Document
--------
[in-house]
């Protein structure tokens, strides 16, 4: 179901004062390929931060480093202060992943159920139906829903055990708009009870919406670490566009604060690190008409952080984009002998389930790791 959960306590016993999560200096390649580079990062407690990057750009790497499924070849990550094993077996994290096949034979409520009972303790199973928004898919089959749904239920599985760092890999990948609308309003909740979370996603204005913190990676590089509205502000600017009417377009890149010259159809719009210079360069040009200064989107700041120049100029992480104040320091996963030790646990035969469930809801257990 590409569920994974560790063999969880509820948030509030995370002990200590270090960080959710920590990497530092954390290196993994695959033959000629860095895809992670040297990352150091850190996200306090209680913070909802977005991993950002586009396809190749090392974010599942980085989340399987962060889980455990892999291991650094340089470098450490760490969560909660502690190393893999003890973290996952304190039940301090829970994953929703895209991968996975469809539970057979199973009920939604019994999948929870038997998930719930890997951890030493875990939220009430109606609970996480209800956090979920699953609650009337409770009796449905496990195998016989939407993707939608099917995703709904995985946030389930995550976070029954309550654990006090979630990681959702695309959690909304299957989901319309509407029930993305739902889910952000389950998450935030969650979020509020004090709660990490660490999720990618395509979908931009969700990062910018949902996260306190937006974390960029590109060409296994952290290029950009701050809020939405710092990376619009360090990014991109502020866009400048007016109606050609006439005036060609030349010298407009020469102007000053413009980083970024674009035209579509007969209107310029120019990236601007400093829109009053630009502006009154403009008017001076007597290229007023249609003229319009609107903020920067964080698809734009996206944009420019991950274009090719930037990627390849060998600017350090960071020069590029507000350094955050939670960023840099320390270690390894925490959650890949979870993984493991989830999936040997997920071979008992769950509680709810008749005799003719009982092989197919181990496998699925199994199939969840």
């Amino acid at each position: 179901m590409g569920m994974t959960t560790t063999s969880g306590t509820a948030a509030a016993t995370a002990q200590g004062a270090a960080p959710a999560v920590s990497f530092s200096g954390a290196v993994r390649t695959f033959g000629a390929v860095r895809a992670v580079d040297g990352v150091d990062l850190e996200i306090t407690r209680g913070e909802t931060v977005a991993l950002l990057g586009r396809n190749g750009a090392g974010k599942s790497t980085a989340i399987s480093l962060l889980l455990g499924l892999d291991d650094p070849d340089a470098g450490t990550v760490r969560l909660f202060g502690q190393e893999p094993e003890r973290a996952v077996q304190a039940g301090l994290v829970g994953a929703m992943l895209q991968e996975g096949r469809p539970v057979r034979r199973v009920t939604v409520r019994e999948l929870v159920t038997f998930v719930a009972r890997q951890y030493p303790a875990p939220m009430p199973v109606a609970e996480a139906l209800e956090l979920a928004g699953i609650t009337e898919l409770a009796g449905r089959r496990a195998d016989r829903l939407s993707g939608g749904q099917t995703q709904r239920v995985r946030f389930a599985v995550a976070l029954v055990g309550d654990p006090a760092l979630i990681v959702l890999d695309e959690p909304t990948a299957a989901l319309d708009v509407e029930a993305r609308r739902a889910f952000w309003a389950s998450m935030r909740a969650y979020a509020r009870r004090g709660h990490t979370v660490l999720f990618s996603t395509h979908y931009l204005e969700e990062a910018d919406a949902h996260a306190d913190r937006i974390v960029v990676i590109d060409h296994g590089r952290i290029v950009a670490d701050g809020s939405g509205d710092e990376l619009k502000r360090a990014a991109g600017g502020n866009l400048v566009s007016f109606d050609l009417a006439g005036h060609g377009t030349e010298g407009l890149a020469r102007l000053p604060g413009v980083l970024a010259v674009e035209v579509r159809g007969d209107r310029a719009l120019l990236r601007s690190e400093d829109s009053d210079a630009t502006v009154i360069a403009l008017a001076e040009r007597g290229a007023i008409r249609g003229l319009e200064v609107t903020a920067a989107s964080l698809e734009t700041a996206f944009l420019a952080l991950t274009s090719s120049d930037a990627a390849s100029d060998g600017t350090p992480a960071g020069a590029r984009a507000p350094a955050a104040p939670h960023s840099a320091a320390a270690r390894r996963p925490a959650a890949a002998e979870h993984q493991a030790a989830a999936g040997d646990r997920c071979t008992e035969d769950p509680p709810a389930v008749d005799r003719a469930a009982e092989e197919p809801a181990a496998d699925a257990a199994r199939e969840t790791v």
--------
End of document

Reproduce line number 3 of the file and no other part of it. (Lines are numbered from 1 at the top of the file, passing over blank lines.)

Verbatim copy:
């Amino acid at each position: 179901m590409g569920m994974t959960t560790t063999s969880g306590t509820a948030a509030a016993t995370a002990q200590g004062a270090a960080p959710a999560v920590s990497f530092s200096g954390a290196v993994r390649t695959f033959g000629a390929v860095r895809a992670v580079d040297g990352v150091d990062l850190e996200i306090t407690r209680g913070e909802t931060v977005a991993l950002l990057g586009r396809n190749g750009a090392g974010k599942s790497t980085a989340i399987s480093l962060l889980l455990g499924l892999d291991d650094p070849d340089a470098g450490t990550v760490r969560l909660f202060g502690q190393e893999p094993e003890r973290a996952v077996q304190a039940g301090l994290v829970g994953a929703m992943l895209q991968e996975g096949r469809p539970v057979r034979r199973v009920t939604v409520r019994e999948l929870v159920t038997f998930v719930a009972r890997q951890y030493p303790a875990p939220m009430p199973v109606a609970e996480a139906l209800e956090l979920a928004g699953i609650t009337e898919l409770a009796g449905r089959r496990a195998d016989r829903l939407s993707g939608g749904q099917t995703q709904r239920v995985r946030f389930a599985v995550a976070l029954v055990g309550d654990p006090a760092l979630i990681v959702l890999d695309e959690p909304t990948a299957a989901l319309d708009v509407e029930a993305r609308r739902a889910f952000w309003a389950s998450m935030r909740a969650y979020a509020r009870r004090g709660h990490t979370v660490l999720f990618s996603t395509h979908y931009l204005e969700e990062a910018d919406a949902h996260a306190d913190r937006i974390v960029v990676i590109d060409h296994g590089r952290i290029v950009a670490d701050g809020s939405g509205d710092e990376l619009k502000r360090a990014a991109g600017g502020n866009l400048v566009s007016f109606d050609l009417a006439g005036h060609g377009t030349e010298g407009l890149a020469r102007l000053p604060g413009v980083l970024a010259v674009e035209v579509r159809g007969d209107r310029a719009l120019l990236r601007s690190e400093d829109s009053d210079a630009t502006v009154i360069a403009l008017a001076e040009r007597g290229a007023i008409r249609g003229l319009e200064v609107t903020a920067a989107s964080l698809e734009t700041a996206f944009l420019a952080l991950t274009s090719s120049d930037a990627a390849s100029d060998g600017t350090p992480a960071g020069a590029r984009a507000p350094a955050a104040p939670h960023s840099a320091a320390a270690r390894r996963p925490a959650a890949a002998e979870h993984q493991a030790a989830a999936g040997d646990r997920c071979t008992e035969d769950p509680p709810a389930v008749d005799r003719a469930a009982e092989e197919p809801a181990a496998d699925a257990a199994r199939e969840t790791v």